"These are serious men, who will take up hours of your life if you let them, arguing about whether Fred Trueman lighting his pipe 21 times between lunch and tea was a record for an Oval Test against Bangladesh at Trent Bridge in June."
So wrote Martin Johnson about Bill Frindall and the cricket statistician fraternity in the Daily Telegraph, after England's Andrew Strauss played all around a Shane Warne delivery in the fifth Ashes Test in Sydney in January 2007, a dismissal which saw the leg-spinner become the first bowler to take 700 Test wickets in history.
According to Frindall, however, Warne was still six wickets short of the mark. Why? Because of his refusal to recognise the status of the so-called Super Series Test match in Sydney in 2004 between Australia and a Rest of the World XI. But of course Frindall was correct. The ICC's Rest of the World vs Australia game was a nonsense. Or rather, if you grant that match Test status then it is an absurdity that the England vs Rest of the World series in 1970 (occasioned by the beginning of the South African boycott) is not also granted Test status. Since it is not, even though it was a real series rather than the glorified exhibition game played in Australia, then nor should the ICC's pet project be afforded the ultimate status.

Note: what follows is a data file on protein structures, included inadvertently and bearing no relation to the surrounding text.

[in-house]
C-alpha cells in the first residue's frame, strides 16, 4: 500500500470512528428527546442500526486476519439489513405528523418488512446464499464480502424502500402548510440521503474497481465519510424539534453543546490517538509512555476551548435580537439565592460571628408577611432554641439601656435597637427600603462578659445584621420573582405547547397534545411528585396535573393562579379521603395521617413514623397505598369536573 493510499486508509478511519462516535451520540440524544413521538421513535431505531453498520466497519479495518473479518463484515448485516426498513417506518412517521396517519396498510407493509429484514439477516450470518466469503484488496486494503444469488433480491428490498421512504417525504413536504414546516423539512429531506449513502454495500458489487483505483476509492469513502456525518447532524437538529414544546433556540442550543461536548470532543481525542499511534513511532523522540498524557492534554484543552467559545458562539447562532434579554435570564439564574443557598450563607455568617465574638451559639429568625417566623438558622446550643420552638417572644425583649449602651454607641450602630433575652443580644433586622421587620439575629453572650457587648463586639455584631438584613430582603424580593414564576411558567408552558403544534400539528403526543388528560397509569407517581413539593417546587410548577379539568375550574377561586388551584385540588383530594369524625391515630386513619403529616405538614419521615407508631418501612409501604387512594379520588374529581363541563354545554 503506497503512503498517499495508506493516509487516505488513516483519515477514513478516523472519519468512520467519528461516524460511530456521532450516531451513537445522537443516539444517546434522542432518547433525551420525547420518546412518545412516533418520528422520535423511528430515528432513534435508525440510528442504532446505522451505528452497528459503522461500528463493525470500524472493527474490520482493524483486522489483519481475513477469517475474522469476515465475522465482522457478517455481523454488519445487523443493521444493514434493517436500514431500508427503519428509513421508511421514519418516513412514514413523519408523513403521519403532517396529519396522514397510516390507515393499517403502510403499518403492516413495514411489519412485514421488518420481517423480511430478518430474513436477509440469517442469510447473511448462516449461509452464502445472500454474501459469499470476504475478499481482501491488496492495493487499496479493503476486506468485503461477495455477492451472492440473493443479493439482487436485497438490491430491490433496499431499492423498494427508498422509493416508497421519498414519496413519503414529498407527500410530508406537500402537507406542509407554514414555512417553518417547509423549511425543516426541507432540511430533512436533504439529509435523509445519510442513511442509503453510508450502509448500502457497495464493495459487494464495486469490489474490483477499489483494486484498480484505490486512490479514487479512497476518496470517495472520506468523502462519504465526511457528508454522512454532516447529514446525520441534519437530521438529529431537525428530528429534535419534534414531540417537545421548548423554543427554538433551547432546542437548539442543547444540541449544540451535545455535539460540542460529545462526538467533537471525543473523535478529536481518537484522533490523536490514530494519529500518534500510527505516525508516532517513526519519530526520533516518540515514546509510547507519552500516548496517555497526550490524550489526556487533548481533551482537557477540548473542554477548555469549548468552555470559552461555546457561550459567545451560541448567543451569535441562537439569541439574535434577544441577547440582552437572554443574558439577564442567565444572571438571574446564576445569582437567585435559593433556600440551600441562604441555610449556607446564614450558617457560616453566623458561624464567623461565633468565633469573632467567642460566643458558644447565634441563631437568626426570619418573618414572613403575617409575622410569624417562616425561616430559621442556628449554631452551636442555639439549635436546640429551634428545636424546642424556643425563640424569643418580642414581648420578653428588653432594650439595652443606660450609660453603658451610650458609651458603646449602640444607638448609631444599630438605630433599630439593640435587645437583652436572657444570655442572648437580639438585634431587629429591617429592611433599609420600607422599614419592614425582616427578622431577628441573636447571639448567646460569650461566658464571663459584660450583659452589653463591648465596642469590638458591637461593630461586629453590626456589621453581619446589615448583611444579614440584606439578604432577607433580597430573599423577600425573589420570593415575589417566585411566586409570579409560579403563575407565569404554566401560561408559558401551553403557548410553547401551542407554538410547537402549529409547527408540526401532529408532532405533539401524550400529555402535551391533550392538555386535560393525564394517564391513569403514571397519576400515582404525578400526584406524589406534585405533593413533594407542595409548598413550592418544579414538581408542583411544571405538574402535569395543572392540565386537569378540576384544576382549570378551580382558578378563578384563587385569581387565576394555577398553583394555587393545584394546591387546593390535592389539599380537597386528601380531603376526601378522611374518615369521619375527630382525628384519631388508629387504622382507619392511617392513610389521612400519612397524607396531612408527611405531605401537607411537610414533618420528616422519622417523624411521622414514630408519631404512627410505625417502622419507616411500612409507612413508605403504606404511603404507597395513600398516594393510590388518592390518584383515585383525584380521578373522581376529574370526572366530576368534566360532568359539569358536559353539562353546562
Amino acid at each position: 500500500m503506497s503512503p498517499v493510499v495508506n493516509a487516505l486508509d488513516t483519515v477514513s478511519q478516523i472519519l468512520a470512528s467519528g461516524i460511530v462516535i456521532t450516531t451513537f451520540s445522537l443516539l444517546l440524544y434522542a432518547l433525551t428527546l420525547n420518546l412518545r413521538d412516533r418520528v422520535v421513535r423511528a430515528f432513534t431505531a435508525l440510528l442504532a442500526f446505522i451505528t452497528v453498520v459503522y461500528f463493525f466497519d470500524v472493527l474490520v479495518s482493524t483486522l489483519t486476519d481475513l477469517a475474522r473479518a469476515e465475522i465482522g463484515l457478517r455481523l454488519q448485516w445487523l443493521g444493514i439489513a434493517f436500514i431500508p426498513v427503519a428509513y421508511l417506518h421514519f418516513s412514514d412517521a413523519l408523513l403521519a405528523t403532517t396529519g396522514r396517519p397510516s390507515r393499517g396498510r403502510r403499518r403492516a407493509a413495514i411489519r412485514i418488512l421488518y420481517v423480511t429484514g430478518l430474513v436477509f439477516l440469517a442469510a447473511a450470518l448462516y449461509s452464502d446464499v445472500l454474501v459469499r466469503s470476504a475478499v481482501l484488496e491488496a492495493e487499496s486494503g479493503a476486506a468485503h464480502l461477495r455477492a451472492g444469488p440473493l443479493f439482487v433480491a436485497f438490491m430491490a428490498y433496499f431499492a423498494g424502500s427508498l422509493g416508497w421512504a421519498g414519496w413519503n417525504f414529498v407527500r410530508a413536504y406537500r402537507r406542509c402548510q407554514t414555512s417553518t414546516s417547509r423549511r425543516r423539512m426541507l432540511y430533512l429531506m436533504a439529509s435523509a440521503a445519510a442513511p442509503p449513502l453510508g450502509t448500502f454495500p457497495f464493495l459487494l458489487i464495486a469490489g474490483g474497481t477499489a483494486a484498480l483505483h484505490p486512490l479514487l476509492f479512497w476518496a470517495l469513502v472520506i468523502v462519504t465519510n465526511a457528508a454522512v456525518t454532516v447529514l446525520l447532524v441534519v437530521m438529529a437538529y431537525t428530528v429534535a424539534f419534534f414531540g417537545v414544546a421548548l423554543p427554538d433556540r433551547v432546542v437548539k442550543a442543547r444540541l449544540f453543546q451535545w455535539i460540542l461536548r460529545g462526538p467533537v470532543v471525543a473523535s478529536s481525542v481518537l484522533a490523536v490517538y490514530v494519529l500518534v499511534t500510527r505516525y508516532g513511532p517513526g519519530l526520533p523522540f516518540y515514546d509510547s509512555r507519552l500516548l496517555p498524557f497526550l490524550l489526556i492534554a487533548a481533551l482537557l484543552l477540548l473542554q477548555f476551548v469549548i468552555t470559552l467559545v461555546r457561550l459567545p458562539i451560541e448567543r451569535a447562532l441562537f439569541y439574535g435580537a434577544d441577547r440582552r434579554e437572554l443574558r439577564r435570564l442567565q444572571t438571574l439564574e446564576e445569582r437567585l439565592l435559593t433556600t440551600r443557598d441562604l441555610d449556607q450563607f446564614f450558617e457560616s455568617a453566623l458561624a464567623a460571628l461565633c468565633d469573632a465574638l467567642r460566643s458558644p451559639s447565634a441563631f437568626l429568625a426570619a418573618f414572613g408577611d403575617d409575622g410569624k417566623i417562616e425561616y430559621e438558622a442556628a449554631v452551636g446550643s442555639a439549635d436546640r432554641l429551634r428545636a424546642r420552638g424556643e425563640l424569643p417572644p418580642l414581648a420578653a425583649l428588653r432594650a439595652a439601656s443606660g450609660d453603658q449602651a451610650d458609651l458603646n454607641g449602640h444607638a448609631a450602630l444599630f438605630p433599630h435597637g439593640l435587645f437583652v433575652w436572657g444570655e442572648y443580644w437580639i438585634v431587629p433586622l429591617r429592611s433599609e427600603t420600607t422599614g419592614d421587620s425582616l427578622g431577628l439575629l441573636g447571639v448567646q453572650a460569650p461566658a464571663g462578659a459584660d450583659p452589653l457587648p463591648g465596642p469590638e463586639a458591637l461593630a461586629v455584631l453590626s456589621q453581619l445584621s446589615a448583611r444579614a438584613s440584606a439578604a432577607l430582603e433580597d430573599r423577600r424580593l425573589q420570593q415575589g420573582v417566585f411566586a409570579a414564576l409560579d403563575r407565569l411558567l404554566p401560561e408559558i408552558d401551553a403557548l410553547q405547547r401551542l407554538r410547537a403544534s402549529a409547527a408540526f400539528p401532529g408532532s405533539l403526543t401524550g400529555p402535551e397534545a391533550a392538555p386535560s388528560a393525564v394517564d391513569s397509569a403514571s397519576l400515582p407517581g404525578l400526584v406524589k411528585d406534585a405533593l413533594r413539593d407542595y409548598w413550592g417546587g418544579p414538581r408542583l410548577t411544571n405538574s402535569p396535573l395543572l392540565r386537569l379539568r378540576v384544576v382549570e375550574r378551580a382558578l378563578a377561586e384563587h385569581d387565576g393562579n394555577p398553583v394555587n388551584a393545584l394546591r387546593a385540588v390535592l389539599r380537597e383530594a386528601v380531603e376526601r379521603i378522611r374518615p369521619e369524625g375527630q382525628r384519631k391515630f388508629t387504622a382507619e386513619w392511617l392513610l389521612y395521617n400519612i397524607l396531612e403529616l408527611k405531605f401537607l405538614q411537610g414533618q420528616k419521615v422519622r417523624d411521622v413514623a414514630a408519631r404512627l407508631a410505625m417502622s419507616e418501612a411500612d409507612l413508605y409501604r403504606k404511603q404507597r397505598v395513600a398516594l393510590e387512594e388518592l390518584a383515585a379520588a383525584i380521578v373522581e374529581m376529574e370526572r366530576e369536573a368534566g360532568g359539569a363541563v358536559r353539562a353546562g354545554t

Regardless, Frindall may have been an awkward bugger, but he was sensible enough to bring the TMS team back to what counts - that's the cricket, incidentally - when they showed signs, rather too frequently, of indulging their more idiotic, if popular, digressions.
Only cricket could elevate a "mere" scorer to celebrity heights. Frindall was a very English, very quiet force for decency (and accuracy!) and he will be missed. It is astonishing to think that the BBC has only had two official scorers since 1934. But in an era in which cricketers make absurd claims (Monty Panesar is the best left-arm spinner in English cricketing history according to Kevin Pietersen) Frindall's sense of perspective is more vital than ever.